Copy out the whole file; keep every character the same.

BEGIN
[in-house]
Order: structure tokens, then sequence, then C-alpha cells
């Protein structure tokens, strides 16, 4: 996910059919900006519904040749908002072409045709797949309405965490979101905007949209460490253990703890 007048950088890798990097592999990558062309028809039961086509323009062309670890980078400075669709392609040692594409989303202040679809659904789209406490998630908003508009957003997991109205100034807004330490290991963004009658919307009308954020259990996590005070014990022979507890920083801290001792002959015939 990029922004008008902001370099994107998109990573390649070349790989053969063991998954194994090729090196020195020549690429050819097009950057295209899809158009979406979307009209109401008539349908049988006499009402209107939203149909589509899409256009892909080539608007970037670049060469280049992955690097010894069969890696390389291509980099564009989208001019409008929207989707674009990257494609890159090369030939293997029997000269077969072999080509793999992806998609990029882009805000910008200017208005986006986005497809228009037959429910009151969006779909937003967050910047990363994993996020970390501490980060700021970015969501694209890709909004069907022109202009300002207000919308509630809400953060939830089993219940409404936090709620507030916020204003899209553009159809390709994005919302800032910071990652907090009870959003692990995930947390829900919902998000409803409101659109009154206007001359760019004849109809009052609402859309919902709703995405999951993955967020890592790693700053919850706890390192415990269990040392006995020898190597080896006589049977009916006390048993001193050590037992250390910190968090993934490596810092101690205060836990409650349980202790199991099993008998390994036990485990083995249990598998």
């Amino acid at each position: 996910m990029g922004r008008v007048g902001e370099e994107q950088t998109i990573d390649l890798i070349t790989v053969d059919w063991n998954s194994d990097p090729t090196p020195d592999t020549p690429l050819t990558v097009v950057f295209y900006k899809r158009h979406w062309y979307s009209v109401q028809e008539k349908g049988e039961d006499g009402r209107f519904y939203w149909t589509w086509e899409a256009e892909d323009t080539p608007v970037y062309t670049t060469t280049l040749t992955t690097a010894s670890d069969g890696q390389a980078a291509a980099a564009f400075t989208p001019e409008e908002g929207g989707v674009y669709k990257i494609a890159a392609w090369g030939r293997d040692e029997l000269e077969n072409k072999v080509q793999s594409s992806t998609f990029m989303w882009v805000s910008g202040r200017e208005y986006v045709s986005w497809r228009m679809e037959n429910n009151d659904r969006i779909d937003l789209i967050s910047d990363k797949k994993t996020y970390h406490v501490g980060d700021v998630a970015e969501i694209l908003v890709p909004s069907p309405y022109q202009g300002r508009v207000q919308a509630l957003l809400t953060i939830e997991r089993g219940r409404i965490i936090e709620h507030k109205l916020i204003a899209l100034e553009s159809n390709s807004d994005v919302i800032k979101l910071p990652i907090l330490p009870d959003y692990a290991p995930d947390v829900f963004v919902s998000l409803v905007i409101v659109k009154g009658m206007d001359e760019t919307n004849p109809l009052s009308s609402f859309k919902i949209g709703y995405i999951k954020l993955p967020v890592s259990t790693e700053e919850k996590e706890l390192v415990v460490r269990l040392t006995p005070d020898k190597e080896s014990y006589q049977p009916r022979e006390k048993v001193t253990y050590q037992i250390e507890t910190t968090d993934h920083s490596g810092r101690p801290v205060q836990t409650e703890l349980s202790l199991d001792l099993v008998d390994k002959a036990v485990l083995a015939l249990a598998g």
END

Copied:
[in-house]
Order: structure tokens, then sequence, then C-alpha cells
């Protein structure tokens, strides 16, 4: 996910059919900006519904040749908002072409045709797949309405965490979101905007949209460490253990703890 007048950088890798990097592999990558062309028809039961086509323009062309670890980078400075669709392609040692594409989303202040679809659904789209406490998630908003508009957003997991109205100034807004330490290991963004009658919307009308954020259990996590005070014990022979507890920083801290001792002959015939 990029922004008008902001370099994107998109990573390649070349790989053969063991998954194994090729090196020195020549690429050819097009950057295209899809158009979406979307009209109401008539349908049988006499009402209107939203149909589509899409256009892909080539608007970037670049060469280049992955690097010894069969890696390389291509980099564009989208001019409008929207989707674009990257494609890159090369030939293997029997000269077969072999080509793999992806998609990029882009805000910008200017208005986006986005497809228009037959429910009151969006779909937003967050910047990363994993996020970390501490980060700021970015969501694209890709909004069907022109202009300002207000919308509630809400953060939830089993219940409404936090709620507030916020204003899209553009159809390709994005919302800032910071990652907090009870959003692990995930947390829900919902998000409803409101659109009154206007001359760019004849109809009052609402859309919902709703995405999951993955967020890592790693700053919850706890390192415990269990040392006995020898190597080896006589049977009916006390048993001193050590037992250390910190968090993934490596810092101690205060836990409650349980202790199991099993008998390994036990485990083995249990598998």
């Amino acid at each position: 996910m990029g922004r008008v007048g902001e370099e994107q950088t998109i990573d390649l890798i070349t790989v053969d059919w063991n998954s194994d990097p090729t090196p020195d592999t020549p690429l050819t990558v097009v950057f295209y900006k899809r158009h979406w062309y979307s009209v109401q028809e008539k349908g049988e039961d006499g009402r209107f519904y939203w149909t589509w086509e899409a256009e892909d323009t080539p608007v970037y062309t670049t060469t280049l040749t992955t690097a010894s670890d069969g890696q390389a980078a291509a980099a564009f400075t989208p001019e409008e908002g929207g989707v674009y669709k990257i494609a890159a392609w090369g030939r293997d040692e029997l000269e077969n072409k072999v080509q793999s594409s992806t998609f990029m989303w882009v805000s910008g202040r200017e208005y986006v045709s986005w497809r228009m679809e037959n429910n009151d659904r969006i779909d937003l789209i967050s910047d990363k797949k994993t996020y970390h406490v501490g980060d700021v998630a970015e969501i694209l908003v890709p909004s069907p309405y022109q202009g300002r508009v207000q919308a509630l957003l809400t953060i939830e997991r089993g219940r409404i965490i936090e709620h507030k109205l916020i204003a899209l100034e553009s159809n390709s807004d994005v919302i800032k979101l910071p990652i907090l330490p009870d959003y692990a290991p995930d947390v829900f963004v919902s998000l409803v905007i409101v659109k009154g009658m206007d001359e760019t919307n004849p109809l009052s009308s609402f859309k919902i949209g709703y995405i999951k954020l993955p967020v890592s259990t790693e700053e919850k996590e706890l390192v415990v460490r269990l040392t006995p005070d020898k190597e080896s014990y006589q049977p009916r022979e006390k048993v001193t253990y050590q037992i250390e507890t910190t968090d993934h920083s490596g810092r101690p801290v205060q836990t409650e703890l349980s202790l199991d001792l099993v008998d390994k002959a036990v485990l083995a015939l249990a598998g």